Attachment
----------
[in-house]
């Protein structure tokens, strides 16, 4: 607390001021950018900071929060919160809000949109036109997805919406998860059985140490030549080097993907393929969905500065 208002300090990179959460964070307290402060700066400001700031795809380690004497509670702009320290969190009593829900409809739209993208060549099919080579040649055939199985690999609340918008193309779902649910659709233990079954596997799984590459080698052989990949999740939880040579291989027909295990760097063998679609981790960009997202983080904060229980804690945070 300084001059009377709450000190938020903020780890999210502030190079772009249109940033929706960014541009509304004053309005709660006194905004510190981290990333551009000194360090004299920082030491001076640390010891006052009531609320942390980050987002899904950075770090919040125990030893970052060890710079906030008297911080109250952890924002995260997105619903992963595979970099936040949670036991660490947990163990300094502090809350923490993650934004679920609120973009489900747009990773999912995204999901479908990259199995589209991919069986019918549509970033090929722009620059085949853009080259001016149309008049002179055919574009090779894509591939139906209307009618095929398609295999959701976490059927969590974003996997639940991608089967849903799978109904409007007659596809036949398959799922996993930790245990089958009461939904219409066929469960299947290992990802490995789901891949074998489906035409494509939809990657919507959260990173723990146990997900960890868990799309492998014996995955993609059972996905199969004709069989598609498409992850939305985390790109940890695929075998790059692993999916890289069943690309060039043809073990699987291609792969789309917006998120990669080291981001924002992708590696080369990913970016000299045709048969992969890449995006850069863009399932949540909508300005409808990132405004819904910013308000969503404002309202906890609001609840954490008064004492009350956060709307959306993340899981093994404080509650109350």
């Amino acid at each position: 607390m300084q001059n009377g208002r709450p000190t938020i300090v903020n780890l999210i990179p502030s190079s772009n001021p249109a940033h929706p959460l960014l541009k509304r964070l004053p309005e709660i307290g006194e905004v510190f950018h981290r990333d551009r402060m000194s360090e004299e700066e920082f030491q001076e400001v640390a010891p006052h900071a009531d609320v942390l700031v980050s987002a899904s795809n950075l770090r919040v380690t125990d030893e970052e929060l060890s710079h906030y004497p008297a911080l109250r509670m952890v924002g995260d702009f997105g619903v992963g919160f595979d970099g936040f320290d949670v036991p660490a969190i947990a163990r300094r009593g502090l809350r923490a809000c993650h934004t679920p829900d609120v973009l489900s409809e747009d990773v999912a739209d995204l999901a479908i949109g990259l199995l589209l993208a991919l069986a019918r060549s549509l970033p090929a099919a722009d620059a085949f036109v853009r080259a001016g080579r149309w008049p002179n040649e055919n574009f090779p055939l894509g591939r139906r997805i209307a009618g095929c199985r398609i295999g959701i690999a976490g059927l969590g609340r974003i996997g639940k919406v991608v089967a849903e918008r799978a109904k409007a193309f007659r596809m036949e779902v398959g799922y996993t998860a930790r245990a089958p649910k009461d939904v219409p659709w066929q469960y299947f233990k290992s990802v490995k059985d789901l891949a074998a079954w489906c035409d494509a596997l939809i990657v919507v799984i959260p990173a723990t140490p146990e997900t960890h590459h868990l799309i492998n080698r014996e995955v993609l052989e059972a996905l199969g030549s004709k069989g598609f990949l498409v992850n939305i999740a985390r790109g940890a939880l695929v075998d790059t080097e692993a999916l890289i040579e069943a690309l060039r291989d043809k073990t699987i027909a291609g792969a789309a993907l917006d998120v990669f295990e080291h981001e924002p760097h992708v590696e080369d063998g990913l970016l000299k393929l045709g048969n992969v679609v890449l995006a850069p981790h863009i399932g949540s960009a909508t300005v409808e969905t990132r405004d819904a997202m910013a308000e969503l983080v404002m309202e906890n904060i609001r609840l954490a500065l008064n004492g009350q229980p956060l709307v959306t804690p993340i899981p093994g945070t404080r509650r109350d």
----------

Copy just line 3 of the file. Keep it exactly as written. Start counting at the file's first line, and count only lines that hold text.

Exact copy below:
């Amino acid at each position: 607390m300084q001059n009377g208002r709450p000190t938020i300090v903020n780890l999210i990179p502030s190079s772009n001021p249109a940033h929706p959460l960014l541009k509304r964070l004053p309005e709660i307290g006194e905004v510190f950018h981290r990333d551009r402060m000194s360090e004299e700066e920082f030491q001076e400001v640390a010891p006052h900071a009531d609320v942390l700031v980050s987002a899904s795809n950075l770090r919040v380690t125990d030893e970052e929060l060890s710079h906030y004497p008297a911080l109250r509670m952890v924002g995260d702009f997105g619903v992963g919160f595979d970099g936040f320290d949670v036991p660490a969190i947990a163990r300094r009593g502090l809350r923490a809000c993650h934004t679920p829900d609120v973009l489900s409809e747009d990773v999912a739209d995204l999901a479908i949109g990259l199995l589209l993208a991919l069986a019918r060549s549509l970033p090929a099919a722009d620059a085949f036109v853009r080259a001016g080579r149309w008049p002179n040649e055919n574009f090779p055939l894509g591939r139906r997805i209307a009618g095929c199985r398609i295999g959701i690999a976490g059927l969590g609340r974003i996997g639940k919406v991608v089967a849903e918008r799978a109904k409007a193309f007659r596809m036949e779902v398959g799922y996993t998860a930790r245990a089958p649910k009461d939904v219409p659709w066929q469960y299947f233990k290992s990802v490995k059985d789901l891949a074998a079954w489906c035409d494509a596997l939809i990657v919507v799984i959260p990173a723990t140490p146990e997900t960890h590459h868990l799309i492998n080698r014996e995955v993609l052989e059972a996905l199969g030549s004709k069989g598609f990949l498409v992850n939305i999740a985390r790109g940890a939880l695929v075998d790059t080097e692993a999916l890289i040579e069943a690309l060039r291989d043809k073990t699987i027909a291609g792969a789309a993907l917006d998120v990669f295990e080291h981001e924002p760097h992708v590696e080369d063998g990913l970016l000299k393929l045709g048969n992969v679609v890449l995006a850069p981790h863009i399932g949540s960009a909508t300005v409808e969905t990132r405004d819904a997202m910013a308000e969503l983080v404002m309202e906890n904060i609001r609840l954490a500065l008064n004492g009350q229980p956060l709307v959306t804690p993340i899981p093994g945070t404080r509650r109350d």